The commercial register shows the group very recently established a new joint stock company, CEFC Florentinum, in line with the common real estate market practice of “parking” extensive properties in dedicated business entities. If concluded successfully, Florentinum will mark the first big Chinese acquisition in the office segment of the Czech real estate market.
For Penta, the office complex’s current owner, the Florentinum sale will mark its biggest real estate exit in this country. A recent report on online news server iDnes.cz said the Chinese were prepared to fork out more than EUR 280m for the property. Penta billionaire Marek Dospiva is rumoured to have already received a non-refundable advance payment of an undisclosed figure.
CEFC has been looking for modern offices in the capital ever since it arrived in this country. The group initially negotiated for the purchase of the ArtGen office compound in Prague’s Holešovice quarter from PPF, but that deal eventually fell through. Fears also surround the possible collapse of the Florentinum sale but neither involved party was willing to detail the current state of affairs. “No comments will be made available until the transaction is concluded,” said Penta spokesperson Ivo Mravinac. Lawyers and advisers involved in the transaction also kept mum.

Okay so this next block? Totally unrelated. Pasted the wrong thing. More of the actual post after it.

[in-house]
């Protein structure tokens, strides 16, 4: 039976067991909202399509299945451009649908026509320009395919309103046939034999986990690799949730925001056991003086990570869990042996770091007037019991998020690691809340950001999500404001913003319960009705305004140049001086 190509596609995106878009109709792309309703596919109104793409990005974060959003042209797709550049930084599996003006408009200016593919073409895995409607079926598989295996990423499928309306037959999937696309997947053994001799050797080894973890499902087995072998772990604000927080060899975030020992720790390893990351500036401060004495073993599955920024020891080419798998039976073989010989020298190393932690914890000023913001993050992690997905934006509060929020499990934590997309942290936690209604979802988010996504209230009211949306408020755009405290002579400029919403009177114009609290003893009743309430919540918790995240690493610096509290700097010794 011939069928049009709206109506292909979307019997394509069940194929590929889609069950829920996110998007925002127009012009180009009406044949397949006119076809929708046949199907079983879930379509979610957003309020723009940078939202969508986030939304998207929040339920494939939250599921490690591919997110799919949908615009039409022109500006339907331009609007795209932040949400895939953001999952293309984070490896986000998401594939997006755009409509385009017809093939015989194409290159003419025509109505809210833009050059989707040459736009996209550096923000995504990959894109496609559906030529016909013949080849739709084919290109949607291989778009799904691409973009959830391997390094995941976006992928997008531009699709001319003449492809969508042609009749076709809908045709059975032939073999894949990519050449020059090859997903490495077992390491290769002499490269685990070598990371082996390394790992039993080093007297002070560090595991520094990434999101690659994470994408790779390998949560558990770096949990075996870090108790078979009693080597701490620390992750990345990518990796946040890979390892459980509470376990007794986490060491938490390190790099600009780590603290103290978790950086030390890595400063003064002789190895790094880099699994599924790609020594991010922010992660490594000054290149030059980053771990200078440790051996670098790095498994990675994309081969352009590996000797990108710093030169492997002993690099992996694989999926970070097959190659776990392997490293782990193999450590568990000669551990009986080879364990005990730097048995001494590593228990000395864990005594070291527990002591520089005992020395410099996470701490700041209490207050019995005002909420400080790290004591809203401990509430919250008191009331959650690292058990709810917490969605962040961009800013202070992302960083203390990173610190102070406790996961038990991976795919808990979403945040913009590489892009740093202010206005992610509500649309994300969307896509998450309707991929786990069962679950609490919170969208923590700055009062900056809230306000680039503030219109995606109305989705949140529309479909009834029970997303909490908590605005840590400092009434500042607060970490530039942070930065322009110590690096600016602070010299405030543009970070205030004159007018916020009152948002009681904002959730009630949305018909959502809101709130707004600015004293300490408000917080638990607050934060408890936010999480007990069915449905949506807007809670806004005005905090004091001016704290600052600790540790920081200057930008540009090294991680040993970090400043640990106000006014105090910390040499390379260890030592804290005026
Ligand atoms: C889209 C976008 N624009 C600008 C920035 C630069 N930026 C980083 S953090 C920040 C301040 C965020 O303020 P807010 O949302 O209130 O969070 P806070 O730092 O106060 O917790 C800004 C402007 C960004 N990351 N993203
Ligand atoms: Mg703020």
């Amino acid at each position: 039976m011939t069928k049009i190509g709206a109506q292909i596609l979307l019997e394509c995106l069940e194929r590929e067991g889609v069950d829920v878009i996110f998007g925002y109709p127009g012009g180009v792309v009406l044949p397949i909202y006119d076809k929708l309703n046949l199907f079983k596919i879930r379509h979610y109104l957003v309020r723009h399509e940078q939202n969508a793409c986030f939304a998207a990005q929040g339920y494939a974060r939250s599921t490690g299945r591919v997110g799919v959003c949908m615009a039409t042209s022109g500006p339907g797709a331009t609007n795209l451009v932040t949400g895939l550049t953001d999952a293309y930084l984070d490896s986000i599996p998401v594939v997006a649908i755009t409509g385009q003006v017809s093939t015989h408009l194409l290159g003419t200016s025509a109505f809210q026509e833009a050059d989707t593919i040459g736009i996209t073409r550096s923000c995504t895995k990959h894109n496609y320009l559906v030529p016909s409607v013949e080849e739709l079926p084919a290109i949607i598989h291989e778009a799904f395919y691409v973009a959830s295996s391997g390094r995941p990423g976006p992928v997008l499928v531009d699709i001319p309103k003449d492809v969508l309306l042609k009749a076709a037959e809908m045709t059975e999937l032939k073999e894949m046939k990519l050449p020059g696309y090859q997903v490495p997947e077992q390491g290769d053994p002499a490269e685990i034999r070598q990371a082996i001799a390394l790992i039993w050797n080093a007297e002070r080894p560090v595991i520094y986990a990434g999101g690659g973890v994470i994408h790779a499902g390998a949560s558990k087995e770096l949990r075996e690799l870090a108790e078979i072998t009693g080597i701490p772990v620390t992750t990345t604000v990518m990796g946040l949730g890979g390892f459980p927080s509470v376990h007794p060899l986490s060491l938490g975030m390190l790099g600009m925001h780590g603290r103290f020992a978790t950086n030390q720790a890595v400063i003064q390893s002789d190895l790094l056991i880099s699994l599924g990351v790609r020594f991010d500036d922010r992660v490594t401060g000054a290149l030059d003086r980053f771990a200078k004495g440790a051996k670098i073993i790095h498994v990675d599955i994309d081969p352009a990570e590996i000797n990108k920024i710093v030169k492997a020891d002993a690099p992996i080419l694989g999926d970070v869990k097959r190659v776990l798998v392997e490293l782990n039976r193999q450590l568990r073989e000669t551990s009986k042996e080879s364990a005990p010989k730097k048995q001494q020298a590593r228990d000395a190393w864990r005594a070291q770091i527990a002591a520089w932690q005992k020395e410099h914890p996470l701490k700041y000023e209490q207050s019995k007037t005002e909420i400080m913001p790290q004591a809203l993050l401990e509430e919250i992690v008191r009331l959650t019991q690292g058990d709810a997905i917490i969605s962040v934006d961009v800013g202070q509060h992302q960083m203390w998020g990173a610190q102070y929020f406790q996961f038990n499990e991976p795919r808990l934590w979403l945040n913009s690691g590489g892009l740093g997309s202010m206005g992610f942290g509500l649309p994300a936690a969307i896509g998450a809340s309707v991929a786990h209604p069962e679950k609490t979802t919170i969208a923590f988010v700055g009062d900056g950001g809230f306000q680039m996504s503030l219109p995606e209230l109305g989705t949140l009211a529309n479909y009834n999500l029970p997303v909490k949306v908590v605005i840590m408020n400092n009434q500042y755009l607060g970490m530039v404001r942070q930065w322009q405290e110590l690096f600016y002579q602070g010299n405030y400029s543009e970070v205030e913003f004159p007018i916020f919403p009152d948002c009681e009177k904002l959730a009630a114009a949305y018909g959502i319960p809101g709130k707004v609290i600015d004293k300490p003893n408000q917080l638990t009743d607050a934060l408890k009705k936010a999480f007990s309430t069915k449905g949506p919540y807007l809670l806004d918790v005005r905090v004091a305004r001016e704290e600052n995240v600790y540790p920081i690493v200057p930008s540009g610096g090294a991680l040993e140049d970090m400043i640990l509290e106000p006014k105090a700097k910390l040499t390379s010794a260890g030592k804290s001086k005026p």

In terms of real estate purchases in the Czech Republic, CEFC has taken the biggest strides when it comes to buying up hotels. The group acquired the five-star Mandarin Oriental in Prague’s Lesser Town in the summer, following its earlier purchase of another luxury hotel, Le Palais in U Zvonařky street in the Vinohrady district.